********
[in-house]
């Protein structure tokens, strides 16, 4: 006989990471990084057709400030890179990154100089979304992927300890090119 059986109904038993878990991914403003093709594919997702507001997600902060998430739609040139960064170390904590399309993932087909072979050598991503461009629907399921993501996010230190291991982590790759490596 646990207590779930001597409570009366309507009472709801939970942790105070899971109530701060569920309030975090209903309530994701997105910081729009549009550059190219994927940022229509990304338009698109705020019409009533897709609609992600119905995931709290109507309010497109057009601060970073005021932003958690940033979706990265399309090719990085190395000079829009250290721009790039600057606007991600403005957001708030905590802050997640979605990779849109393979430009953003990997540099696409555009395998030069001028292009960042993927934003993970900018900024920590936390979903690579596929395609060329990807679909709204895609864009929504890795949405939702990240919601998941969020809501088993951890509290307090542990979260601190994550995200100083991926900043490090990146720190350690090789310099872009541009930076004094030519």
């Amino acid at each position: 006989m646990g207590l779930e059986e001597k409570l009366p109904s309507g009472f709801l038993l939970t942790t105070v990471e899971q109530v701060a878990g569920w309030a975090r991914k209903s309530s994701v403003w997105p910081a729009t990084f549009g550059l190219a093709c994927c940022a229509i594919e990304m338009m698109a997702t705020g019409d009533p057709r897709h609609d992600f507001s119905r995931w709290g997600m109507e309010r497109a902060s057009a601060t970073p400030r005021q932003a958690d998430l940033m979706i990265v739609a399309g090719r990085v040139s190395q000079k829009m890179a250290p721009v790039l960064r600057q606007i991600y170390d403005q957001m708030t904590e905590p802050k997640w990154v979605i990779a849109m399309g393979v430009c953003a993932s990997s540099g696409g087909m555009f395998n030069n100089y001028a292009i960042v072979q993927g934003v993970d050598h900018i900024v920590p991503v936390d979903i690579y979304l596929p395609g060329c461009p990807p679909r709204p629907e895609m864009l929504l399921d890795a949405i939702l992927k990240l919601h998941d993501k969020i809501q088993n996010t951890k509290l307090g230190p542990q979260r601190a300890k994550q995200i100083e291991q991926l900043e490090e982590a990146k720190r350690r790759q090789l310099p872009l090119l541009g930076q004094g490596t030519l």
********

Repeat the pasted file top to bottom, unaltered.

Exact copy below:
[in-house]
């Protein structure tokens, strides 16, 4: 006989990471990084057709400030890179990154100089979304992927300890090119 059986109904038993878990991914403003093709594919997702507001997600902060998430739609040139960064170390904590399309993932087909072979050598991503461009629907399921993501996010230190291991982590790759490596 646990207590779930001597409570009366309507009472709801939970942790105070899971109530701060569920309030975090209903309530994701997105910081729009549009550059190219994927940022229509990304338009698109705020019409009533897709609609992600119905995931709290109507309010497109057009601060970073005021932003958690940033979706990265399309090719990085190395000079829009250290721009790039600057606007991600403005957001708030905590802050997640979605990779849109393979430009953003990997540099696409555009395998030069001028292009960042993927934003993970900018900024920590936390979903690579596929395609060329990807679909709204895609864009929504890795949405939702990240919601998941969020809501088993951890509290307090542990979260601190994550995200100083991926900043490090990146720190350690090789310099872009541009930076004094030519």
């Amino acid at each position: 006989m646990g207590l779930e059986e001597k409570l009366p109904s309507g009472f709801l038993l939970t942790t105070v990471e899971q109530v701060a878990g569920w309030a975090r991914k209903s309530s994701v403003w997105p910081a729009t990084f549009g550059l190219a093709c994927c940022a229509i594919e990304m338009m698109a997702t705020g019409d009533p057709r897709h609609d992600f507001s119905r995931w709290g997600m109507e309010r497109a902060s057009a601060t970073p400030r005021q932003a958690d998430l940033m979706i990265v739609a399309g090719r990085v040139s190395q000079k829009m890179a250290p721009v790039l960064r600057q606007i991600y170390d403005q957001m708030t904590e905590p802050k997640w990154v979605i990779a849109m399309g393979v430009c953003a993932s990997s540099g696409g087909m555009f395998n030069n100089y001028a292009i960042v072979q993927g934003v993970d050598h900018i900024v920590p991503v936390d979903i690579y979304l596929p395609g060329c461009p990807p679909r709204p629907e895609m864009l929504l399921d890795a949405i939702l992927k990240l919601h998941d993501k969020i809501q088993n996010t951890k509290l307090g230190p542990q979260r601190a300890k994550q995200i100083e291991q991926l900043e490090e982590a990146k720190r350690r790759q090789l310099p872009l090119l541009g930076q004094g490596t030519l």